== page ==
Driver in Christmas crash charged with DUI, assault

One of the drivers involved in a Christmas Day crash that severely injured an Anchor Point girl has been charged with driving under the influence and assault. 

According to Alaska State Troopers, Larry E. Pyatt Jr., 29, of Anchor Point, drove a 1999 Toyota SUV that hit a 1994 Toyota pickup truck stalled on the northbound side of the Sterling Highway near Mile 145.5 in Happy Valley. A 1997 Dodge van driven by Nathan Sargeant was parked in front of the pickup to give it a jump. Angelica Haakenson, 12, and her mother, Mathany Satterwhite, 29, had been between the vehicles. 

The crash threw Satterwhite into the ditch and pinned Haakenson between the vehicles. Angelica lost both legs in the crash. Satterwhite had been driving the pickup and she and her daughter were attempting to jump start the truck.

Angelica successfully finished sixth grade at Chapman Elementary School and has returned home to Anchor Point, her aunt, Emily Haakenson, said in a phone interview on Tuesday. 

“She’s back home and finished out the school year. She’s happy to be home, happy to be with her friends,” Emily Haakenson said. “She’s doing very well.”

On May 15, a Kenai grand jury indicted Pyatt with two counts of first-degree assault for causing severe injury to Angelica and Satterwhite and three counts of third-degree assault for recklessly causing injury to Angelica and Satterwhite and John Hangstefer, a passenger in the Dodge van. Both charges are felonies.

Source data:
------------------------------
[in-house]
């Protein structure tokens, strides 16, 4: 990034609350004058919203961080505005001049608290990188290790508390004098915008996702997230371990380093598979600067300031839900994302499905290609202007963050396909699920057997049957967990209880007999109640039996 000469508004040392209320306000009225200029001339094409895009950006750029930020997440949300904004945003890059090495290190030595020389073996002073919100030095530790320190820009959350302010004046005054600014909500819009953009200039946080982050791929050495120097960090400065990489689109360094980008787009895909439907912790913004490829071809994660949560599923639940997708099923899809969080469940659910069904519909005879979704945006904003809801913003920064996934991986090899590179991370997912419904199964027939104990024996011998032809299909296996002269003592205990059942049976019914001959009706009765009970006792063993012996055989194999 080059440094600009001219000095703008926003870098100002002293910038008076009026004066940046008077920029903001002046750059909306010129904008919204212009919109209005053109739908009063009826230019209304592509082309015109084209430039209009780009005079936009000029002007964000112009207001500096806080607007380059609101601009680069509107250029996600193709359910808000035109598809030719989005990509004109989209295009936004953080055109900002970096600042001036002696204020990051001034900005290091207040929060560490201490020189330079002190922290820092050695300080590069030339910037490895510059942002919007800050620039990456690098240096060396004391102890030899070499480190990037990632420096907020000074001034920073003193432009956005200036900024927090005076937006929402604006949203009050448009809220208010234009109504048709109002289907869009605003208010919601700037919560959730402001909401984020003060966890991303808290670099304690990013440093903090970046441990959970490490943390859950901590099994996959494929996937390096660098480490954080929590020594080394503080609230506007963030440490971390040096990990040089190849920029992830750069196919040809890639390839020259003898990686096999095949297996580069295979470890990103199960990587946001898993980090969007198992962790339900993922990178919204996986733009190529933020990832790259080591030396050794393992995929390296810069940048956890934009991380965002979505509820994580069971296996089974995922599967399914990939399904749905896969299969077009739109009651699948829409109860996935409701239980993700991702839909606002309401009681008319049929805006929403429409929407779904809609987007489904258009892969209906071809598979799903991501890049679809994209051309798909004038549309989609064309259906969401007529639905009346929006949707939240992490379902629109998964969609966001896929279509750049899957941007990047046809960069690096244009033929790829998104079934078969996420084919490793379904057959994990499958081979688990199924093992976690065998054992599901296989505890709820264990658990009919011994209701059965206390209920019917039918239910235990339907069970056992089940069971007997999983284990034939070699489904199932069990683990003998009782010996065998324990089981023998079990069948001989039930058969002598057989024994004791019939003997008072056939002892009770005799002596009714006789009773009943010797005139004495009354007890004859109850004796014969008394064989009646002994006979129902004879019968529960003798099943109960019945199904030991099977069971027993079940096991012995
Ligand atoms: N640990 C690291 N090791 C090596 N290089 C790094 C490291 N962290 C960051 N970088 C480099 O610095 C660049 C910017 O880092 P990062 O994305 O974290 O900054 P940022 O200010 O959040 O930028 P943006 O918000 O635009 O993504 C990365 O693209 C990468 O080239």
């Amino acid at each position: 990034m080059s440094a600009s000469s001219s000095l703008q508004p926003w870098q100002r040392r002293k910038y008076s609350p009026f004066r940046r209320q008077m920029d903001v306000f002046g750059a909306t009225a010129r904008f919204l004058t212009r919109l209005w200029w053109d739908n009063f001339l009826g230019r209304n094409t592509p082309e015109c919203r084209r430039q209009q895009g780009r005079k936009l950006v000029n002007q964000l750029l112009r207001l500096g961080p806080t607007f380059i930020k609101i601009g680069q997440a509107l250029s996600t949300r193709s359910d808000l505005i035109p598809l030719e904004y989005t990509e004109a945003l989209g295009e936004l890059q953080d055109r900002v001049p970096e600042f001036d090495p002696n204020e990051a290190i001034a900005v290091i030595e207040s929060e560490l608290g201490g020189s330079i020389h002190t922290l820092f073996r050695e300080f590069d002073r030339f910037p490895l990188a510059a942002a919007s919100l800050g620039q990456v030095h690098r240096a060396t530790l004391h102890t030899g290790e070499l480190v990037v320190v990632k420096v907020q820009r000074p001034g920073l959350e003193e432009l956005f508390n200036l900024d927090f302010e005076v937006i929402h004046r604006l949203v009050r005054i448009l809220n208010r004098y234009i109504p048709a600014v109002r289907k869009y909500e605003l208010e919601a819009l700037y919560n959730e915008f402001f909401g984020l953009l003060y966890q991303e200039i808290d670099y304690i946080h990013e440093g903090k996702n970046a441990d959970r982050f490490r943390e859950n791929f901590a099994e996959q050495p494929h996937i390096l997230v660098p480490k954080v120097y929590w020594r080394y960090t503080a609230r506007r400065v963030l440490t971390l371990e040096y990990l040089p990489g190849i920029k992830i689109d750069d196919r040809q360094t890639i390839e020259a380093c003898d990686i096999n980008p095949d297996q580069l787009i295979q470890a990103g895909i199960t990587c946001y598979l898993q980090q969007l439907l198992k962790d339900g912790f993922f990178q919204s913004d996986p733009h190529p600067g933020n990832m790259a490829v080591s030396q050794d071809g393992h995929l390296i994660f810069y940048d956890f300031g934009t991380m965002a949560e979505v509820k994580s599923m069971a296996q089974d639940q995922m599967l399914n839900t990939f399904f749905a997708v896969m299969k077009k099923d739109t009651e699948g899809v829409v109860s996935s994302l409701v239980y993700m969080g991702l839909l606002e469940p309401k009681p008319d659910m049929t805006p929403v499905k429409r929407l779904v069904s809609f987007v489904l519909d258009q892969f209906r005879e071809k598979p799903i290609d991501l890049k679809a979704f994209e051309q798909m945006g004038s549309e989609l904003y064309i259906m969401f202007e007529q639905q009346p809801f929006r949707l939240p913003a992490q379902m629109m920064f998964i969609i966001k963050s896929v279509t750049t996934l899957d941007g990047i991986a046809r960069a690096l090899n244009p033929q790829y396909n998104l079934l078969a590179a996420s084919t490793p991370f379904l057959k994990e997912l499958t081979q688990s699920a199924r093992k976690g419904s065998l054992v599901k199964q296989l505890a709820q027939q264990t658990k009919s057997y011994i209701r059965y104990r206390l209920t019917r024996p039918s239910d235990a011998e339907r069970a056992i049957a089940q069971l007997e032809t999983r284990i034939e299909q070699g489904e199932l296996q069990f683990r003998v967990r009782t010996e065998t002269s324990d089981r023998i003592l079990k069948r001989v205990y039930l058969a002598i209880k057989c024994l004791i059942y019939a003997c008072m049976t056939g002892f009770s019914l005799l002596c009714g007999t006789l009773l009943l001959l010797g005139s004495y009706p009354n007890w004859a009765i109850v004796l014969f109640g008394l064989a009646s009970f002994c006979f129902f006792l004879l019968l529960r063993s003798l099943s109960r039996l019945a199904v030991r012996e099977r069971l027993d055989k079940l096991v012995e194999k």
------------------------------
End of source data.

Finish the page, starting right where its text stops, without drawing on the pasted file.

Pyatt also was indicted on misdemeanor charges of DUI for driving under the influence of alcohol or controlled substances, reckless driving, reckless endangerment and sixth-degree misconduct involving a controlled substance, marijuana. On the reckless endangerment charge, Pyatt was alleged to have engaged in conduct which created a substantial risk of serious physical injury to Angelica, Satterwhite, Hangstefer, Sargeant and Ilima Kahula, a passenger in Pyatt’s SUV.

Pyatt was arraigned in Kenai Superior Court on May 26 with Superior Court Judge Anna Moran. He did not enter a plea. Moran ruled him eligible for defense from a court appointed lawyer. Troopers did not take Pyatt into custody and Moran released him on his own recognizance — that is, without setting any bail — and on the conditions that he not consume alcohol, marijuana or controlled substances unless prescribed by a doctor. 

A trial date was set for the week of Aug. 24 in Homer, with the next hearing at 2:30 p.m. July 17 in Kenai.

Citing concerns about pretrial publicity that could affect Pyatt’s ability to get a fair trial, troopers declined comment on Pyatt’s case, said spokesperson Megan Peters. 

Troopers did not provide information on his blood-alcohol level or other results from presumed toxicology tests. In a release at the time of the crash, troopers said it was unknown if drugs or alcohol were factors. 

Peters also could not provide information on why it took six months for charges to be filed. A call to Kenai District Attorney Scot Leaders seeking information was not returned by press time.

Angelica and Satterwhite had to be flown by medevac helicopter from the scene to Anchorage. By mid January Angelica had six surgeries at Providence Alaska Medical Center, Anchorage. The tragedy elicited widespread community support for Haakenson, with Go Fund Me and spaghetti feed fundraisers. The Go Fund Me effort alone raised $62,000 within weeks of the crash. Fundraisers also have continued, including a raffle started by one of the first people to respond to the crash, Bob Baker.

Angelica has been adapting to prosthetics, her aunt said, and also uses a wheelchair.

“Nothing’s going to stop her from doing anything,” Emily Haakenson said. “She’s very spirited, very strong. She’s just an amazing girl.”

Michael Armstrong can be reached at

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